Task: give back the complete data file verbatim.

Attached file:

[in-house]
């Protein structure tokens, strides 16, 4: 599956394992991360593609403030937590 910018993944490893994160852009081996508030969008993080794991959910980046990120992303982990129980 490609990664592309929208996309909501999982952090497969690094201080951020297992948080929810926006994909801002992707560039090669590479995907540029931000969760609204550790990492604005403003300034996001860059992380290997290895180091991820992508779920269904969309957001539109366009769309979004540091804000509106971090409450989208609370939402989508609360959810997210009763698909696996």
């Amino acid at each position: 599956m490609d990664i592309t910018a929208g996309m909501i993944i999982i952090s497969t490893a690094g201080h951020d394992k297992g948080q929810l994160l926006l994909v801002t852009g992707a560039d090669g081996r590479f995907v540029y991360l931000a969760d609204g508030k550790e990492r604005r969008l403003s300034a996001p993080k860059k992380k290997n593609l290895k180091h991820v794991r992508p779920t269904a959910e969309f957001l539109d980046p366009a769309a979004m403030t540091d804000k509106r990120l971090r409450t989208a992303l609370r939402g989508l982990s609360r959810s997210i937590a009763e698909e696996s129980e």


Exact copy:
[in-house]
């Protein structure tokens, strides 16, 4: 599956394992991360593609403030937590 910018993944490893994160852009081996508030969008993080794991959910980046990120992303982990129980 490609990664592309929208996309909501999982952090497969690094201080951020297992948080929810926006994909801002992707560039090669590479995907540029931000969760609204550790990492604005403003300034996001860059992380290997290895180091991820992508779920269904969309957001539109366009769309979004540091804000509106971090409450989208609370939402989508609360959810997210009763698909696996």
């Amino acid at each position: 599956m490609d990664i592309t910018a929208g996309m909501i993944i999982i952090s497969t490893a690094g201080h951020d394992k297992g948080q929810l994160l926006l994909v801002t852009g992707a560039d090669g081996r590479f995907v540029y991360l931000a969760d609204g508030k550790e990492r604005r969008l403003s300034a996001p993080k860059k992380k290997n593609l290895k180091h991820v794991r992508p779920t269904a959910e969309f957001l539109d980046p366009a769309a979004m403030t540091d804000k509106r990120l971090r409450t989208a992303l609370r939402g989508l982990s609360r959810s997210i937590a009763e698909e696996s129980e």